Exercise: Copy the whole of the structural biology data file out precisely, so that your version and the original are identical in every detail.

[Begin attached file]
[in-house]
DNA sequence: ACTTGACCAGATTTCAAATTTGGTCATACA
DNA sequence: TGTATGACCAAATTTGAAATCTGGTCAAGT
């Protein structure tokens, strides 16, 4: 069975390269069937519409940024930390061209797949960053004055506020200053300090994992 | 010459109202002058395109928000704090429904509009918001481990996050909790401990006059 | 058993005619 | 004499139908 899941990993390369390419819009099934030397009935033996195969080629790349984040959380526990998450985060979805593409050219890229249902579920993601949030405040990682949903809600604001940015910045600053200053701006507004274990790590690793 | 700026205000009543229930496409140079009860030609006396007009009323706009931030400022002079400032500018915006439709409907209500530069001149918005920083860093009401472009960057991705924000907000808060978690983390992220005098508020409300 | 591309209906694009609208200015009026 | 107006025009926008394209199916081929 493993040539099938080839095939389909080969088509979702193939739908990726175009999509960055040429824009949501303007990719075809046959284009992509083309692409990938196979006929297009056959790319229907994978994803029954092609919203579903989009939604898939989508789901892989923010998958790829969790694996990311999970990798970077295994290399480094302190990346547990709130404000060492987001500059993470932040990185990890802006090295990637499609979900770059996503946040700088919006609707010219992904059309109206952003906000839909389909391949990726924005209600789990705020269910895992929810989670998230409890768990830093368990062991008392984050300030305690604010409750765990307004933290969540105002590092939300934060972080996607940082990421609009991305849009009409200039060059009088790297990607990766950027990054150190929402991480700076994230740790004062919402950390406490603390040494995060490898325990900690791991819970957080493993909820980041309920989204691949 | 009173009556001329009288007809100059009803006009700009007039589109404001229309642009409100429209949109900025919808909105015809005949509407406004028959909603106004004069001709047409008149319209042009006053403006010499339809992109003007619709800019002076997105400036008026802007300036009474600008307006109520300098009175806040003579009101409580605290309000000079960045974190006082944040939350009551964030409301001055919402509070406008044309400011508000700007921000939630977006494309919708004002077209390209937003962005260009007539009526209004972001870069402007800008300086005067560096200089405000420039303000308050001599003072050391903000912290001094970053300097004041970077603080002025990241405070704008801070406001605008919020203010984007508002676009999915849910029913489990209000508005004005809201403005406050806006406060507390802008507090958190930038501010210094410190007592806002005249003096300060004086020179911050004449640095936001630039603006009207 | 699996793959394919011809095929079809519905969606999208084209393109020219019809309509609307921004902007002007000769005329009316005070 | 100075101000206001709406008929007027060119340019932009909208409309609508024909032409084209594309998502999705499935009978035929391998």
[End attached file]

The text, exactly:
[in-house]
DNA sequence: ACTTGACCAGATTTCAAATTTGGTCATACA
DNA sequence: TGTATGACCAAATTTGAAATCTGGTCAAGT
């Protein structure tokens, strides 16, 4: 069975390269069937519409940024930390061209797949960053004055506020200053300090994992 | 010459109202002058395109928000704090429904509009918001481990996050909790401990006059 | 058993005619 | 004499139908 899941990993390369390419819009099934030397009935033996195969080629790349984040959380526990998450985060979805593409050219890229249902579920993601949030405040990682949903809600604001940015910045600053200053701006507004274990790590690793 | 700026205000009543229930496409140079009860030609006396007009009323706009931030400022002079400032500018915006439709409907209500530069001149918005920083860093009401472009960057991705924000907000808060978690983390992220005098508020409300 | 591309209906694009609208200015009026 | 107006025009926008394209199916081929 493993040539099938080839095939389909080969088509979702193939739908990726175009999509960055040429824009949501303007990719075809046959284009992509083309692409990938196979006929297009056959790319229907994978994803029954092609919203579903989009939604898939989508789901892989923010998958790829969790694996990311999970990798970077295994290399480094302190990346547990709130404000060492987001500059993470932040990185990890802006090295990637499609979900770059996503946040700088919006609707010219992904059309109206952003906000839909389909391949990726924005209600789990705020269910895992929810989670998230409890768990830093368990062991008392984050300030305690604010409750765990307004933290969540105002590092939300934060972080996607940082990421609009991305849009009409200039060059009088790297990607990766950027990054150190929402991480700076994230740790004062919402950390406490603390040494995060490898325990900690791991819970957080493993909820980041309920989204691949 | 009173009556001329009288007809100059009803006009700009007039589109404001229309642009409100429209949109900025919808909105015809005949509407406004028959909603106004004069001709047409008149319209042009006053403006010499339809992109003007619709800019002076997105400036008026802007300036009474600008307006109520300098009175806040003579009101409580605290309000000079960045974190006082944040939350009551964030409301001055919402509070406008044309400011508000700007921000939630977006494309919708004002077209390209937003962005260009007539009526209004972001870069402007800008300086005067560096200089405000420039303000308050001599003072050391903000912290001094970053300097004041970077603080002025990241405070704008801070406001605008919020203010984007508002676009999915849910029913489990209000508005004005809201403005406050806006406060507390802008507090958190930038501010210094410190007592806002005249003096300060004086020179911050004449640095936001630039603006009207 | 699996793959394919011809095929079809519905969606999208084209393109020219019809309509609307921004902007002007000769005329009316005070 | 100075101000206001709406008929007027060119340019932009909208409309609508024909032409084209594309998502999705499935009978035929391998």